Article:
Are you training too light?

This article is an extension of the age old debate of “overtraining”. That “phenomenon” is a topic for a whole other article, possibly even a series so to sum up my thoughts on it succinctly: it’s really hard to do it and even if you manage to, it won’t kill you. It might even make you stronger in the long run through supercompensation!

Back to the matter in hand though; a phrase I hear a lot on the Internet and in gyms is: “You don’t want to train too heavy.” For a long time I was a big proponent of this as well. I would keep my working weights lighter, keep assistance exercise volume low and reps high and I wouldn’t max out more than once a month. This was primarily during my days on 5/3/1 but also more recently on Westside where I was choosing harder variants of main lifts to keep weights lower; pulling from a deficit instead of the floor for example. Now during this time (over 2 years all told) I got stronger but I often had the same problem when I got to a really heavy session of singles or into a meet: my form would break. Getting out of position meant that I couldn’t display the strength that I had built through all of the training.

Some of you are now sitting and shouting at your screen that my form was toilet and I just needed to fix it. Well yes that is in part correct. Problem is that anyone can have good form with sub-maximal weights. You need to practise having good form under the really heavy loads and that’s the danger of training too light: you can develop weaknesses, imbalances or form problems which will inhibit you in the long run.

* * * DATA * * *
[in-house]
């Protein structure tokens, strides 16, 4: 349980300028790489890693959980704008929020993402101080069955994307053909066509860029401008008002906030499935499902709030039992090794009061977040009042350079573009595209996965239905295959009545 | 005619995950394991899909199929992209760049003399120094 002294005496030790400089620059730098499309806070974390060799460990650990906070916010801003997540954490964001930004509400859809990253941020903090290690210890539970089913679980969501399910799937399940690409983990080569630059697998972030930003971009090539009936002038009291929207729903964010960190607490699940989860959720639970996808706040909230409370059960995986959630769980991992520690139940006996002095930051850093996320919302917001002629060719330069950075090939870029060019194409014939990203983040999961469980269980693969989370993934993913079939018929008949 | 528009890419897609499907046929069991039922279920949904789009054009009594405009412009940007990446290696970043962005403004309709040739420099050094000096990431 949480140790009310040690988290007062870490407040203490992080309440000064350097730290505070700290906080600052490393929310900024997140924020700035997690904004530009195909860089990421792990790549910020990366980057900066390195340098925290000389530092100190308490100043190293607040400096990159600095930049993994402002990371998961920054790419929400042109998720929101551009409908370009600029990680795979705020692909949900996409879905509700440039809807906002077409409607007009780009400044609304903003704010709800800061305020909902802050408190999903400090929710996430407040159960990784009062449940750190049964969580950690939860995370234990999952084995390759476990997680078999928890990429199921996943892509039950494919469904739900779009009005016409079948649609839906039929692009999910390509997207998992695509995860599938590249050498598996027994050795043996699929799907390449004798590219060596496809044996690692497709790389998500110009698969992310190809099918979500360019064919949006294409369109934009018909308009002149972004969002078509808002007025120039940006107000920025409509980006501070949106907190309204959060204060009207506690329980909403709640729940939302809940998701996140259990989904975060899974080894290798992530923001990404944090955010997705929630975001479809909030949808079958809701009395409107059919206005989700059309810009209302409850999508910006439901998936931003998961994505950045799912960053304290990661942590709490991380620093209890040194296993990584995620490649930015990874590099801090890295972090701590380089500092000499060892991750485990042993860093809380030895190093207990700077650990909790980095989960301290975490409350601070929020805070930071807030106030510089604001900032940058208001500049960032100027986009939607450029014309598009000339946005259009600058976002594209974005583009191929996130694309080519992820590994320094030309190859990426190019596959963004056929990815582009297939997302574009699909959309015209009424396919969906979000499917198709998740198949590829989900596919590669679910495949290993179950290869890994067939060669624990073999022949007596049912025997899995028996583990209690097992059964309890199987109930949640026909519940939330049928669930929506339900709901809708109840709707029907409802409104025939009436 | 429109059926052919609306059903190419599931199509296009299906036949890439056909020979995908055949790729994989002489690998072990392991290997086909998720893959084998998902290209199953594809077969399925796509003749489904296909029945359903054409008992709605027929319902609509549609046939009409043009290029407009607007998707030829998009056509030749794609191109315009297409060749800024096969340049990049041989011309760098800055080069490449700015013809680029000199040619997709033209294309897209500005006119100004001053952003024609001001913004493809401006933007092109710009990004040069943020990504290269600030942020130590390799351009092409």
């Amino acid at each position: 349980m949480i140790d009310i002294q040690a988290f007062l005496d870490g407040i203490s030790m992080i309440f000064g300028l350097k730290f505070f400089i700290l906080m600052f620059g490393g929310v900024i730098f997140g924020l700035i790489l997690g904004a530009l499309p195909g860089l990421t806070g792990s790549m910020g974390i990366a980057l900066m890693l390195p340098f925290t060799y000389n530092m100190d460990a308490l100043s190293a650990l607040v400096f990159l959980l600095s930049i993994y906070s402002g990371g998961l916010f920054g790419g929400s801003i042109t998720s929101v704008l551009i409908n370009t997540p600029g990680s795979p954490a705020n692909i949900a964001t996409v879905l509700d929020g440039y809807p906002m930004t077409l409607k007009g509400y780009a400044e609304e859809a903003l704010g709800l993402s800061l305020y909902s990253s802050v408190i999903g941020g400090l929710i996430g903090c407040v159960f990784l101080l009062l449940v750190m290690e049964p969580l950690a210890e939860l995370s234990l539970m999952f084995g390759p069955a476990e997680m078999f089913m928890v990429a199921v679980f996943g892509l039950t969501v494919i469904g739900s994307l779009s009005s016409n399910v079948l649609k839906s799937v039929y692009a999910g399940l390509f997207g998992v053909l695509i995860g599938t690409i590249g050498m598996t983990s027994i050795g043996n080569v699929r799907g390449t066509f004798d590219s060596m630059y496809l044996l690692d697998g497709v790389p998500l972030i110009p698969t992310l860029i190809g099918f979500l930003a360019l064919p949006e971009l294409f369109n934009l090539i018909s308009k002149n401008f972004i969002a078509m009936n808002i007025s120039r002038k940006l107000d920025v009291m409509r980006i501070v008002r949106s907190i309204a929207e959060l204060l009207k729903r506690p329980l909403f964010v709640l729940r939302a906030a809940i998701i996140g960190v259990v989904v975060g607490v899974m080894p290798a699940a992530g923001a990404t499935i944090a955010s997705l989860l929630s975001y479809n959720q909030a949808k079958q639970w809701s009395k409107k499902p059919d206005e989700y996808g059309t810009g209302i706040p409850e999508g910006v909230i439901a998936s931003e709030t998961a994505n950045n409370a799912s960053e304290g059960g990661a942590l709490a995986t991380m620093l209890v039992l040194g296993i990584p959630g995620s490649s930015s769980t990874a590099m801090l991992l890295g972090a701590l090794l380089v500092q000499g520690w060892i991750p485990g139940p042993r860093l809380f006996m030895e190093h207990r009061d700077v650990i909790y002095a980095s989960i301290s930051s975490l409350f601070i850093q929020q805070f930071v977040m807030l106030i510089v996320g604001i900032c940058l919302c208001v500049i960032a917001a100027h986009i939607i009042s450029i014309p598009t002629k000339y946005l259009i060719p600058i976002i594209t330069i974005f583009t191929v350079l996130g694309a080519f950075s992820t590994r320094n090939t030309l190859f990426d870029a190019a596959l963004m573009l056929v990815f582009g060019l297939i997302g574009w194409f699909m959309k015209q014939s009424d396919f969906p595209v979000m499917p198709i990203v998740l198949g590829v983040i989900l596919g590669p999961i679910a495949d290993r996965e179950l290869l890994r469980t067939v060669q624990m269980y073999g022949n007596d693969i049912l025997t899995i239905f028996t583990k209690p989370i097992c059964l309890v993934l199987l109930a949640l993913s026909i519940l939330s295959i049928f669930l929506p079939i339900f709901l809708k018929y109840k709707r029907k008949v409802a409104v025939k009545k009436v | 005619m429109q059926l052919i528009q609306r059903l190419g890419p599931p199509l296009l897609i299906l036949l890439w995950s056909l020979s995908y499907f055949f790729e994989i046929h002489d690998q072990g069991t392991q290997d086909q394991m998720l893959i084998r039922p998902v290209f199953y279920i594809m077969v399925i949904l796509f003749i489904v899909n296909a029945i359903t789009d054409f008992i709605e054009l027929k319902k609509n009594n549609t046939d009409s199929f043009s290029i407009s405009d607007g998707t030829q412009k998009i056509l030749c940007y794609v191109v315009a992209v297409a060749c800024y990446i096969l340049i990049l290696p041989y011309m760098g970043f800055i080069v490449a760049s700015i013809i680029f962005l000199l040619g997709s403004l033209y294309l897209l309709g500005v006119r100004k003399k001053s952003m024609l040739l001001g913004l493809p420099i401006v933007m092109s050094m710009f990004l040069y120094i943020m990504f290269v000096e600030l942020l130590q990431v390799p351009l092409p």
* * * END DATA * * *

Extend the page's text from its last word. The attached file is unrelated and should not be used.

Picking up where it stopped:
“But what if I don’t compete and couldn’t care less what my one rep max is?” Well then the same applies just in a slightly different rep range. If you’re a powerlifter I’m talking about more singles over 90% on main lifts and heavier assistance in sets of 5-8 instead of 10+. If you’re a bodybuilder it would be doing main sets of 5 instead of 10+ once in a while and maybe the same for secondary movements.

The last key ingredient for doing this is analysis. You MUST look at your heavy sets and see where you can improve. If you’re lucky enough to train with strong people who can coach, they can do that one to one in the gym. A lot of people are not that lucky and if you are one of them here’s what I recommend: take video footage of the lifts, upload them to YouTube and then join a quality forum like www.muscleandbrawn.com where you will get honest and intelligent feedback to make you stronger, more technically proficient and a better all-round lifter.

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